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And the Truth of the Matter is...

Updated on August 30, 2013

How do emotions and the era one lives in collide?

The Corrections by Jonathan Frazen is a brilliant novel of realism. In this novel, Frazen exposes a truth that lies in every typical family. Sylvia Roth has lost her daughter to murder. Sylvia’s husband refuses to acknowledge this fact, and because she is unable to express her feelings to him, Sylvia is forced to find an alternative outlet for her emotions. Because of the gender roles in marriages portrayed in the novel’s time period, Sylvia Roth is unable to mourn her daughter and have the help of a compassionate husband to help her get through the loss. As Frazen’s story traces the lives of the Lamberts, who like so many other families have their share of dysfunctions, heartache and pain, he explores what it is like to be unable to live one’s life as if he or she is impervious of feeling. The characters in this novel all have some sort of secret that they wish to tell, yet because of the society in which they live and the roles each character is expected to play, the characters are unable to function and express themselves correctly, thus causing friction in their everyday lives.

Sylvia Roth used to be a lot of things: a mother of three, a talented artist, and a happy person in general. Sylvia Roth used to be an amateur printmaker, that is, until her daughter was murdered. At first her life was pretty much ordinary:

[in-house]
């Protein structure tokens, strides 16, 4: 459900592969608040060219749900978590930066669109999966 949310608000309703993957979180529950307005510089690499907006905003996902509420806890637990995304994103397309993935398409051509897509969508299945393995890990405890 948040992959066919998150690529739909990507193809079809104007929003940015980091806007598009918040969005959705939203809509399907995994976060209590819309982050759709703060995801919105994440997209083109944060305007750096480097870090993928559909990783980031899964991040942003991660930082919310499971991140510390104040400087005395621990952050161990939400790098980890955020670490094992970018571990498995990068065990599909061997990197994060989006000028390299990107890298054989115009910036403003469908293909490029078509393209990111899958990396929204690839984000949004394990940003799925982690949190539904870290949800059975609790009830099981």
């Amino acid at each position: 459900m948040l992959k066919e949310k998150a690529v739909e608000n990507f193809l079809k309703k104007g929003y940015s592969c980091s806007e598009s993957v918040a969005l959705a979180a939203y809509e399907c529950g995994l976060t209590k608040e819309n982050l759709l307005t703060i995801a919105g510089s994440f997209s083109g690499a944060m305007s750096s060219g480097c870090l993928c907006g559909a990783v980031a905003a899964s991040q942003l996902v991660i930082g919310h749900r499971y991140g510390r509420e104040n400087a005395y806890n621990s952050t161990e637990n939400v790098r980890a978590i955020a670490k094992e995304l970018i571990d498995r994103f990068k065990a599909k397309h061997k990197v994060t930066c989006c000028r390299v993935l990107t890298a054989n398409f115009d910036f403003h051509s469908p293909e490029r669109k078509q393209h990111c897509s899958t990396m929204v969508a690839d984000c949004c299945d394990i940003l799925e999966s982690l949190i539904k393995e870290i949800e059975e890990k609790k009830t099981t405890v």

She had a sun-filled studio in her house in Chadds Ford, she had a cream-smooth lithography stone and a twenty-piece set of German woodblock chisels, and she belonged to a Wilmington art guild in whose semi-annual show, while her youngest child, Jordan, grew from a tomboy into to an independent young woman, she’d sold decorative prints for prices like forty dollars. (299)

Unfortunately for Sylvia, she no longer has the heart to do this type of artwork anymore. She wants justice for her daughter’s murder, and now all she does is draw guns. Sylvia’s husband refuses to admit the terrible death of their child, and in doing so, he forces Sylvia to cope with her feelings all on her own. Sylvia tries to talk to Mr. Roth, but he does not give her the support she needs, and so “for five years Sylvia printed, drew, and painted nothing but guns. Year after year only guns” (299). Sylvia has no outlet for her emotions because society, during this time, believed that women should be seen and not heard and never be too emotional. This was the correct way to behave.

Women were not supposed to be emotional and men were not either during this time. The men were expected to take care of the family and bring home the paycheck while the woman was to do whatever her husband asked of her. Women were expected to behave as the men did and not show their feelings, but hold them in. But, holding these feelings deep inside have caused Sylvia to become a different person, giving a false persona of happiness, when inside she is tormented. As she mingles with the Lamberts and other couples on the ship, Sylvia is all smiles until she can longer keep up the false pretenses.

Sylvia starts to confide in Enid Lambert; they become friendly with one another, and they begin to talk openly. Sylvia is comfortable around Enid and feels that she can tell a secret she has been holding inside waiting to tell someone, anyone, so she lets Enid in own her secret of drawing guns and the assassination of the man who killed her daughter. It is “‘Terrible terrible’, Enid says with open disapproval” (299). For a woman to be drawing these kinds of things and the loss of a child was horrifying to Enid. But, the truth of the matter is, if Sylvia had the right to express herself freely and for her husband to be able to mourn openly, she could have moved on past Jordan’s death, except society’s rules won’t let her.